What is the most meaningful project you have ever done?
The Waking Ape, which we already talked about, has been a very meaningful personal project, leading me to learn about conservation. Getting to work with my friend Vito Basso was also a very exciting aspect.
Next, I would say the book I did – Nahual.
“In Mesoamerican indigenous tradition, Nahual refers to human beings who have the power to shapeshift and transform into animals, elements of nature or perform supernatural acts.
It is also a form of introspection that allows those who practice it to have close contact with the natural world and the spiritual world.”
All my projects have been an evolution of one another. It was incredible to collaborate with this community in Yucatan, which is why the documentary and book reflect the indigenous tradition and the myth of the jaguar – an animal that is very emblematic of Mexican culture. It was a lifelong dream to make a book, and I already can’t wait to make another one soon.
Lastly, the short film that I have just done for Bellas Artes feels like a thesis because it encompasses a big production, a story, and is very visual and experimental. For me, it is crucial right now that my work has a message and a purpose for existence because it makes them last longer. The research for the project has been amazing because it is about how we used to look at time in a spiral in Ancient Times. So it is all about cycles that start in one place and end up in a place similar to that but a little different. The project is also about muralism, which starts with Mexican history and hunter-gatherers and then goes into empires that we had in the prehispanic times, where it was greatly about rituals. In that segment, you will get to see a lot of mushrooms. The exhibition will open at Bellas Artes on April 27th, 2023, and will run for three months.
When did your spiritual path begin?
I think we always are, especially as kids. At that point, you just don’t see it as such. For me, being spiritual is just returning to being a kid and realizing that you are not the identity you created for yourself. I also think that is what mushrooms are amazing for because they separate you from your identity, and you get the perspective to notice that that is just a mask. It is also an opportunity to use that as a starting point to create who you want to be. That is incredibly powerful because if you don’t have that point of view, stepping out of that constructed identity is very challenging because you become more rigid as you age.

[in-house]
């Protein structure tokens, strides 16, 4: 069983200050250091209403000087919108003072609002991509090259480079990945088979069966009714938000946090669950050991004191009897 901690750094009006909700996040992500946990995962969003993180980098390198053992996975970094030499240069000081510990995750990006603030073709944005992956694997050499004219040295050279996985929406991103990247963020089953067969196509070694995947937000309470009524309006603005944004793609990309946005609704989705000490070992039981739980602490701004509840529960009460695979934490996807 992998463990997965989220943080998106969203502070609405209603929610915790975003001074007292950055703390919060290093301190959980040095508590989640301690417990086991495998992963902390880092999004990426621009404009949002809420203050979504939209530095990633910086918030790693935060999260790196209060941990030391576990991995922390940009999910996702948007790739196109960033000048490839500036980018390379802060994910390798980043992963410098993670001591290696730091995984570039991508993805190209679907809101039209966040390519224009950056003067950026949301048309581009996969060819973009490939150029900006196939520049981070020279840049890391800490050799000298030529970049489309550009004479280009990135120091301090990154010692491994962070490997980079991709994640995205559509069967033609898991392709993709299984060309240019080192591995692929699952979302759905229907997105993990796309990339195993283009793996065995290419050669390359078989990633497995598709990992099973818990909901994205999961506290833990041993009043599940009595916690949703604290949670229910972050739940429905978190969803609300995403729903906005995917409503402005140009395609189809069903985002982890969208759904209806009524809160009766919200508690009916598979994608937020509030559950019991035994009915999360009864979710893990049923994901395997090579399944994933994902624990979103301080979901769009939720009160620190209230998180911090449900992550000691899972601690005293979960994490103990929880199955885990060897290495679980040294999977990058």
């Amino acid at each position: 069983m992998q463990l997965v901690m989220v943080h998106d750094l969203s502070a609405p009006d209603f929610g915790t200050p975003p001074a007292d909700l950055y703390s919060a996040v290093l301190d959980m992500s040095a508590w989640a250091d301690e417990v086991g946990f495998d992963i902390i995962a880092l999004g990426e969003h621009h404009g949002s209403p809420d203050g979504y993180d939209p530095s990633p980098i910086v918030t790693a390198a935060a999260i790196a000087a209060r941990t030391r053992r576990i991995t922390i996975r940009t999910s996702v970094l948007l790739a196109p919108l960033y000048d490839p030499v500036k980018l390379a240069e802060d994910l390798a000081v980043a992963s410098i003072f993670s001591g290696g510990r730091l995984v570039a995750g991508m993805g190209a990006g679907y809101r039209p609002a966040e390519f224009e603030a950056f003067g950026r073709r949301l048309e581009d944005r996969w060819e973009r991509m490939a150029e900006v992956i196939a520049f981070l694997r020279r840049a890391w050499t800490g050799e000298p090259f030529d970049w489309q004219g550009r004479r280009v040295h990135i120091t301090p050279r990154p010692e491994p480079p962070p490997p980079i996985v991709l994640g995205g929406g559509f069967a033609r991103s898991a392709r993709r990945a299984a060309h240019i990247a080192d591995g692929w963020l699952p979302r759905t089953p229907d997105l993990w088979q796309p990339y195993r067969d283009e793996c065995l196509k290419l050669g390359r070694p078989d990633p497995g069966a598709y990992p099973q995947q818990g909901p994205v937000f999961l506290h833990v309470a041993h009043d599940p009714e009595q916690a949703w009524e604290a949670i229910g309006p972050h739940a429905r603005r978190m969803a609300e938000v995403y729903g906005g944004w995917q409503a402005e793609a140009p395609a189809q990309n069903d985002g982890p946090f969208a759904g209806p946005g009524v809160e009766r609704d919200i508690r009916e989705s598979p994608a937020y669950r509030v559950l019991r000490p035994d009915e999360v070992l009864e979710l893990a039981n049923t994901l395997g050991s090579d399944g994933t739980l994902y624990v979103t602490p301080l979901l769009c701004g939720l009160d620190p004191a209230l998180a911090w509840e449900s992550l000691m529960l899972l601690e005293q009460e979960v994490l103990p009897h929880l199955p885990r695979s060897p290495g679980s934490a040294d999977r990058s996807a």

This is something I learned from friends that live in the desert. For them, it is not about knowing facts but about having experiences that make you learn more about your inner self.
When did your relationship with psychedelics start?
When I moved to New York to start working on my career, I was competitive and mainly focused on trying to get ahead. I started becoming very angry and was frustrated because I couldn’t see all the amazing things I was doing. From there, I had a life-changing experience with mushrooms. It was not my first time, but I had never done them like THAT.
It was New Year’s, five years ago. My brother’s wife was just about to have their daughter, whose delivery was delayed, so my younger brother and I decided to rent a house in Woodstock for a few days. Randomly, that was the house of the guy that had written Startreck.